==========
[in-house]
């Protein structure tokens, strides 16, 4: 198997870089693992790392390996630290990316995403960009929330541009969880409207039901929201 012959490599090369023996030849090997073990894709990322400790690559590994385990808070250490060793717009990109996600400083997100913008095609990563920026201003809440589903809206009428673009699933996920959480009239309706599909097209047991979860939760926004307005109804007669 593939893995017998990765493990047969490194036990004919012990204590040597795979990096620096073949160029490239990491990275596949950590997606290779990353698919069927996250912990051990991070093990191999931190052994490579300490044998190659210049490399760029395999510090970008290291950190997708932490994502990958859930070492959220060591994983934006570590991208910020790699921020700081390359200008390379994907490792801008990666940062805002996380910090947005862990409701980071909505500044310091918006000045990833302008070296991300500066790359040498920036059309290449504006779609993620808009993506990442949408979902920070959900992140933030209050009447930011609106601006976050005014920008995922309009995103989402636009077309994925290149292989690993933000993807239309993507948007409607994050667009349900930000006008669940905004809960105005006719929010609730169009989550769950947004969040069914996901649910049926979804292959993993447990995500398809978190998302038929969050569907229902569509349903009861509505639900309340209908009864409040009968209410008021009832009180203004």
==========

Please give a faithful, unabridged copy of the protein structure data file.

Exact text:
[in-house]
């Protein structure tokens, strides 16, 4: 198997870089693992790392390996630290990316995403960009929330541009969880409207039901929201 012959490599090369023996030849090997073990894709990322400790690559590994385990808070250490060793717009990109996600400083997100913008095609990563920026201003809440589903809206009428673009699933996920959480009239309706599909097209047991979860939760926004307005109804007669 593939893995017998990765493990047969490194036990004919012990204590040597795979990096620096073949160029490239990491990275596949950590997606290779990353698919069927996250912990051990991070093990191999931190052994490579300490044998190659210049490399760029395999510090970008290291950190997708932490994502990958859930070492959220060591994983934006570590991208910020790699921020700081390359200008390379994907490792801008990666940062805002996380910090947005862990409701980071909505500044310091918006000045990833302008070296991300500066790359040498920036059309290449504006779609993620808009993506990442949408979902920070959900992140933030209050009447930011609106601006976050005014920008995922309009995103989402636009077309994925290149292989690993933000993807239309993507948007409607994050667009349900930000006008669940905004809960105005006719929010609730169009989550769950947004969040069914996901649910049926979804292959993993447990995500398809978190998302038929969050569907229902569509349903009861509505639900309340209908009864409040009968209410008021009832009180203004």